Seven things I cannot do: (or don't want to- y'all know how I am about that 'c'-word.)
1. Get into an automobile accident ever again.
2. Comb my "hurr" (don't look at me crazy, it's 'done', just not 'comb-able'.)
3. Keep a room spotless for more than an hour. I don't know why.
4. Speak to another person without imitating their accent, if only in my head.
5. Speak a non-roman language. *sigh*.
6. Follow most TV shows for very long.
7. Ever Ever forget what God has and will do for me.

Seven things that attract me to my spouse (Ooh! A chance to describe him before we meet?):
1. His constant contact with the One.
2. Sense of humor.
3. Extraordinary consideration.
4. Smarts!
5. His cooking (hey, I can dream!)
6. Linguistic abilities that leave me humbled.
7. His care for his family.

Seven things I say often:
1. Diiiaaaaaaaa-ntre! (If you're a boricua, I know you get it. If you're not, sorry, you prolly won't.)
2. Daswasup!
3. SubHAN Allah!
4. Yes, ma'am, no ma'am, yes sir, no sir...
5. Do what, now?
6. Sure, no problem.
7. Thank you!

Seven(teen) books or authors I love:
1. God (takbir if ya hear me!)
2. Hamza Yusuf (this SURPRISED me!)
3. Nikki Giovanni
4. Anne McCaffrey
5. Jack Canfield
6. Terry Goodkind
7. Dale Carnegie
8. Diane Mott Davidson(The Goldy food mysteries)
9. Christy
10. Baby-Sitters Club (yes, I'm an 80's child, sue me)
11. the Nomusa series by Reba Paeff Mirsky deserve a comeback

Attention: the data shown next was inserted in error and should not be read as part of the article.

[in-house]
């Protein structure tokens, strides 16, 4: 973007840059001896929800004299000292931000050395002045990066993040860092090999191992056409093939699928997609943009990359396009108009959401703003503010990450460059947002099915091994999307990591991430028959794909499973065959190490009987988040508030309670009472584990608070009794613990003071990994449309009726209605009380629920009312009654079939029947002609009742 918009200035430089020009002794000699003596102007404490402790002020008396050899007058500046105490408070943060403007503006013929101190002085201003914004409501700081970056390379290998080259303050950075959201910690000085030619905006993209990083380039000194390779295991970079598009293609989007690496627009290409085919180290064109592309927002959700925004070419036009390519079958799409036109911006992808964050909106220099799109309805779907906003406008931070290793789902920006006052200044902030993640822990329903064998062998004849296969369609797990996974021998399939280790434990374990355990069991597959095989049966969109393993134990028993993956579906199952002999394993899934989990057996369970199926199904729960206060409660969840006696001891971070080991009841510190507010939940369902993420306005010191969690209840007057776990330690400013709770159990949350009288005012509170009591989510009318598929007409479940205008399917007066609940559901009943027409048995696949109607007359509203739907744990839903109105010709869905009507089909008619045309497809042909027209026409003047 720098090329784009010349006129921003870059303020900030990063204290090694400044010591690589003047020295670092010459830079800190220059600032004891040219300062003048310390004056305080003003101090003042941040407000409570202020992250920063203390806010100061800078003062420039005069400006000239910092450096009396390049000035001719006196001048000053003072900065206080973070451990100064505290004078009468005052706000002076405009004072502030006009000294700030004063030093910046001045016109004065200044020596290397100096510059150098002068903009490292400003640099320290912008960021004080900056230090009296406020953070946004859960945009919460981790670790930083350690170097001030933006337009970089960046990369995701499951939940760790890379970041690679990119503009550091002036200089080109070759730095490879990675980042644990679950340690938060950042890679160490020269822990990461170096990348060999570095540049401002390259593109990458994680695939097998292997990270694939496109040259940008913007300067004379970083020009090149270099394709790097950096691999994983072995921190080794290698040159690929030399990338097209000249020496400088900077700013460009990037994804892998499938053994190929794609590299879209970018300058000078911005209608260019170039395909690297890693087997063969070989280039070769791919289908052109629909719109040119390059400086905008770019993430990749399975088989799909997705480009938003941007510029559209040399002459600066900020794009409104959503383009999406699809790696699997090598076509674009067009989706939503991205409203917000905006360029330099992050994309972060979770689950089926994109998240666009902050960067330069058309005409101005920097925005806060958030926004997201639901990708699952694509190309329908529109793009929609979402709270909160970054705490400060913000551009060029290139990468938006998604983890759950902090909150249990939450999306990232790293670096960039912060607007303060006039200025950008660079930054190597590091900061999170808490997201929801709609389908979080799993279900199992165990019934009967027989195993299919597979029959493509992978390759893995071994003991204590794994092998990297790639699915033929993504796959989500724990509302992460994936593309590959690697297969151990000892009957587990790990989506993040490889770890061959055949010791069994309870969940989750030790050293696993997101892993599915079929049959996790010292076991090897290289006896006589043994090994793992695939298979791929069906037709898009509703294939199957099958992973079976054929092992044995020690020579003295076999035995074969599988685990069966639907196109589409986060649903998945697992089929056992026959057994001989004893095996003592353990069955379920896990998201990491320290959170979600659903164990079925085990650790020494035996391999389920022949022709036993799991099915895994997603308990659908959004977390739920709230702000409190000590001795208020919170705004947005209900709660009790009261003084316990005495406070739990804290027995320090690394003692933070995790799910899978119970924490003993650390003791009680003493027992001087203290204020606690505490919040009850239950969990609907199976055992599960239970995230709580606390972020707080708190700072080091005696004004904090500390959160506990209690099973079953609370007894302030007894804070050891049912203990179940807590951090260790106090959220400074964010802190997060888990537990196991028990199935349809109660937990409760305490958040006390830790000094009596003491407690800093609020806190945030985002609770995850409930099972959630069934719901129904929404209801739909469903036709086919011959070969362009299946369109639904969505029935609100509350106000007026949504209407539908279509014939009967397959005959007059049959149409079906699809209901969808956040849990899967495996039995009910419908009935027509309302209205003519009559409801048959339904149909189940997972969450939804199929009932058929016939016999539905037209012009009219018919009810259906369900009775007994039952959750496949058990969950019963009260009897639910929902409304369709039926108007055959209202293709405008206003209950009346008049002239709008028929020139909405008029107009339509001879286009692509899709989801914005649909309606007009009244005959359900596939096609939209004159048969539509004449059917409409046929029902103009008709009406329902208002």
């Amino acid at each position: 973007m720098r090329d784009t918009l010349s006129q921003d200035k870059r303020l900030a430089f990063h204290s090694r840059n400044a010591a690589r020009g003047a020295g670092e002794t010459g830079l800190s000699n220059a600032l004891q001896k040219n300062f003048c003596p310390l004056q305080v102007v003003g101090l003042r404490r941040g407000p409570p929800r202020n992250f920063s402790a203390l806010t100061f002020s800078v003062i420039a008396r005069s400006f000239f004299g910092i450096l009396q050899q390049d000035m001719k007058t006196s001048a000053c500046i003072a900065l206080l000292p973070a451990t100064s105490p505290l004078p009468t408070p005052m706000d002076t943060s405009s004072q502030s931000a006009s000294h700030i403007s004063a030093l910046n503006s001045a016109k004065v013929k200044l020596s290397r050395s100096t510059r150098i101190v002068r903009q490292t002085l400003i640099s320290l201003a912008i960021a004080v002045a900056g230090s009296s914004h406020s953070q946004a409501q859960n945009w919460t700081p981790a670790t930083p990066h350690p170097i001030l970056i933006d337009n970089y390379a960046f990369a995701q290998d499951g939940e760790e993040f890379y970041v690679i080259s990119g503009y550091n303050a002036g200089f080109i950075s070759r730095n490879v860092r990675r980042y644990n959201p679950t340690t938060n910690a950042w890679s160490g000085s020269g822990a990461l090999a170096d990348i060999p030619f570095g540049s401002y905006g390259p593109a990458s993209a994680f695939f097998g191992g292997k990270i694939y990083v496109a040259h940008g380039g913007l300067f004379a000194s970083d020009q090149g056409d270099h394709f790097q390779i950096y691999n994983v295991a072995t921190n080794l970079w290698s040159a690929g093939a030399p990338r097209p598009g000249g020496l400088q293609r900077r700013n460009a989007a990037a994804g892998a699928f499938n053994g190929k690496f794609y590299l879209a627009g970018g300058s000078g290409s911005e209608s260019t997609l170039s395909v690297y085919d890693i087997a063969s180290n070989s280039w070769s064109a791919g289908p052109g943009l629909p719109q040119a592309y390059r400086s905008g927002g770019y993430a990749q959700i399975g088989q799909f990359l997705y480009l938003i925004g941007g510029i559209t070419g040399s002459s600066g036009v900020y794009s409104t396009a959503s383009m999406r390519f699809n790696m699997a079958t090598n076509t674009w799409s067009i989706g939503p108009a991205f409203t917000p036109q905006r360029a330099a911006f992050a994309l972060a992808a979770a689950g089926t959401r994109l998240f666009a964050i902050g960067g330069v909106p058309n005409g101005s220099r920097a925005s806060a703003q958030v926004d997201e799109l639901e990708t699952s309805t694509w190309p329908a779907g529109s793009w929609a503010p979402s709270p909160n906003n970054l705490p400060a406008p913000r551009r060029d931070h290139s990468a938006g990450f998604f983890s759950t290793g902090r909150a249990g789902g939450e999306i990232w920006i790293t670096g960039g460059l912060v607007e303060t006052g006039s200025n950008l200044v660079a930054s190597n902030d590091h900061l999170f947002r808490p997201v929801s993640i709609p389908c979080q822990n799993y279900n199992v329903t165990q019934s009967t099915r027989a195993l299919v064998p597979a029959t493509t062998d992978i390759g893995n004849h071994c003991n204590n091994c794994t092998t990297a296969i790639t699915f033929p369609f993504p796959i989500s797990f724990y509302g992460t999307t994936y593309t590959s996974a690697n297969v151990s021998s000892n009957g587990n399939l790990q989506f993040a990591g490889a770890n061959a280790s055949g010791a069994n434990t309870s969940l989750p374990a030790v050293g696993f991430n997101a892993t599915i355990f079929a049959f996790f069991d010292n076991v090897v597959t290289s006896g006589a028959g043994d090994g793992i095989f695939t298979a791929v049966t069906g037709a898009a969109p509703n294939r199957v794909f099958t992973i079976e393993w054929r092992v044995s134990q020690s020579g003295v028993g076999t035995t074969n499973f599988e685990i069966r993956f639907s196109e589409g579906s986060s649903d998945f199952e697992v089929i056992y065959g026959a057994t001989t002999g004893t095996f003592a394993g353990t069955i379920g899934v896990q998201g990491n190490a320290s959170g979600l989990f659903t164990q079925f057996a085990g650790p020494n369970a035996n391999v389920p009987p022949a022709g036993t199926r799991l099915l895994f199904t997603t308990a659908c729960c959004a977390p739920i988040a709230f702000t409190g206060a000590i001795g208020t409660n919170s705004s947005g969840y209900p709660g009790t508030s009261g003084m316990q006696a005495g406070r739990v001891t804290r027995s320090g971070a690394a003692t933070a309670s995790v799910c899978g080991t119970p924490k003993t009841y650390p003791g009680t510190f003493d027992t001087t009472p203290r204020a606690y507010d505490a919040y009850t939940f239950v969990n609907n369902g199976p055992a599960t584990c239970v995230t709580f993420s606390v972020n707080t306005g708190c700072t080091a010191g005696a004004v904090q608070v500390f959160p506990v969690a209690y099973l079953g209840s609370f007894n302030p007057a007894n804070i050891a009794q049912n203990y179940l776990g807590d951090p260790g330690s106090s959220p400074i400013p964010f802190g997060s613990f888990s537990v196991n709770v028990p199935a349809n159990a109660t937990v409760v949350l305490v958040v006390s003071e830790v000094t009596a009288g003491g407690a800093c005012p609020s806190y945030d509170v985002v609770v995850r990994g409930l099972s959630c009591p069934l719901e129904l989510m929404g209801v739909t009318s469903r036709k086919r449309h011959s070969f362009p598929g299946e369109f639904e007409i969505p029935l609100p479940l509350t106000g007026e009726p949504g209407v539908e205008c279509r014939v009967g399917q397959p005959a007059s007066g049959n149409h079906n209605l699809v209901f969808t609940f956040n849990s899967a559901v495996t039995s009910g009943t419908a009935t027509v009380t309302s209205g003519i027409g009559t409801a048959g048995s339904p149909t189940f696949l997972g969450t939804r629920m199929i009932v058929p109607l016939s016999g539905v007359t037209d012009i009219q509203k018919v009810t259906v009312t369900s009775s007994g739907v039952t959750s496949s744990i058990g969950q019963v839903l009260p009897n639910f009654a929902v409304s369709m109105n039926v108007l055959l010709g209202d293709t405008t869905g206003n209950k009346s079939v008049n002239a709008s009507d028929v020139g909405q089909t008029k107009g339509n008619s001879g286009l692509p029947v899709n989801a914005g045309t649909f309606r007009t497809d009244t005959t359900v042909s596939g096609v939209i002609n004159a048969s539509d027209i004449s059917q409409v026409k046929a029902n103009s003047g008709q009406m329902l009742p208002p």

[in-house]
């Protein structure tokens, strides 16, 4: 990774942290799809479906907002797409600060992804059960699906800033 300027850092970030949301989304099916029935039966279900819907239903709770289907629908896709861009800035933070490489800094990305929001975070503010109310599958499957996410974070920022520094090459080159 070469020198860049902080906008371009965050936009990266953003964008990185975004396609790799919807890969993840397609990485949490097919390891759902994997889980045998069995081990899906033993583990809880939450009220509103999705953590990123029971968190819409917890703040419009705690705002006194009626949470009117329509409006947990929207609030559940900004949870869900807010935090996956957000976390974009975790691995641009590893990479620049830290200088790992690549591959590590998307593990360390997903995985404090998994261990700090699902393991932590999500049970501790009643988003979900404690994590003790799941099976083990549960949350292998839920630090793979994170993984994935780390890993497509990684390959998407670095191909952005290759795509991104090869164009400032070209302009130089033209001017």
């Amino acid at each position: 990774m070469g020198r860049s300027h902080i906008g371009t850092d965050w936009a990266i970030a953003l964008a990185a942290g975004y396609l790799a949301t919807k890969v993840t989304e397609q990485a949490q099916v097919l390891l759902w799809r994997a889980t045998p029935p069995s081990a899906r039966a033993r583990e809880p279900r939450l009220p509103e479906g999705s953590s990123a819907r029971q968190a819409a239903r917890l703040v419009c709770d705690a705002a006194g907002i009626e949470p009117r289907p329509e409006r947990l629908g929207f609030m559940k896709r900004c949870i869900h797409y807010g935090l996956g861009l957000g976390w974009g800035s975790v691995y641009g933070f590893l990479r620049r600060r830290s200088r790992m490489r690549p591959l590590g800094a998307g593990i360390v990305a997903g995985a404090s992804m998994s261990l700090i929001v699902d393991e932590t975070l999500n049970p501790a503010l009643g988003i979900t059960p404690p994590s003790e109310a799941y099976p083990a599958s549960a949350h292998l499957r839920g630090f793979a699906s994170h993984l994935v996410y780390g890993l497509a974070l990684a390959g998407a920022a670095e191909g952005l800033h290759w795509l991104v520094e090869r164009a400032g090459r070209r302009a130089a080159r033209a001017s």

12. Madeleine L?Engle
13. Zora Neale Hurston
14. Sandra Cisneros
15. Alisa Valdes-Rodriguez (not for the faint at heart)
16. Esmeralda Santiago
17. alll the old school mags- Jet, Ebony, Essence. Foundations of my childhood, y'all...

Seven movies I could watch over and over again:
1. Seven Brides for Seven Brothers
2. The Sound of Music
3. Brown Sugar
4. Love &Basketball
5. Sixth Sense
6. Chicago
7. It?s a Wonderful Life

Seven people I want to join in this ?Seven Sevens? meme:
You... I'd better tag people so they'll know I mean them: Khandi, Shabana, Heather, DictatorPrincess, SingleMuslima, AbuMuhammad.

Sunday, October 08, 2006

Patience. Patience. Inni s3aim...


I haven't had time to blog it, but my first couple weeks of Ramadan have been interesting and filled with learning, masha'Allah.

I was invited to an iftar up at Alma Mater by an old friend (who's still there, go you!), and I ended up going back to the sisters' place after taraweeh. Which meant that I got to taraweeh first. Excellent experience, that. Ima start looking for a small copy of the Qur'an, though, in English and Arabic, one that I can pray with easily in my hand (good idea, Shabana!). I saw one sister with one later, but hers was all Arabic. Maybe the resolution should be to learn the Arabic by next year, but that's a task that Allah would have to bless. I know people spend YEARS learning qur'anic arabic. I can already read the script, but with the exception of words that I've already picked up from that one class my junior year- mostly pronouns and basic nouns, not so many verbs- I don't understand what it's saying.

There was a halaqa one day by one of the assistant Imams from ADAMS, I want to say his name was Lainti, Lainfi... I'm horrible. But it was good, talking about the fast and how Allah trains us to patience, because human nature is to be grumpy when you're hungry and the fast also trains us to obey Allah and be patient and forebearing even when hungry, so that after the fast we are a ummah with patience and understanding. The imam also talked about how there are 3 different fasts, the body, the tongue, and the mind. All are brought into submission by obeying the command to fast, and all can then testify the providence of Allah, and can more fully trust that He provides all and is merciful.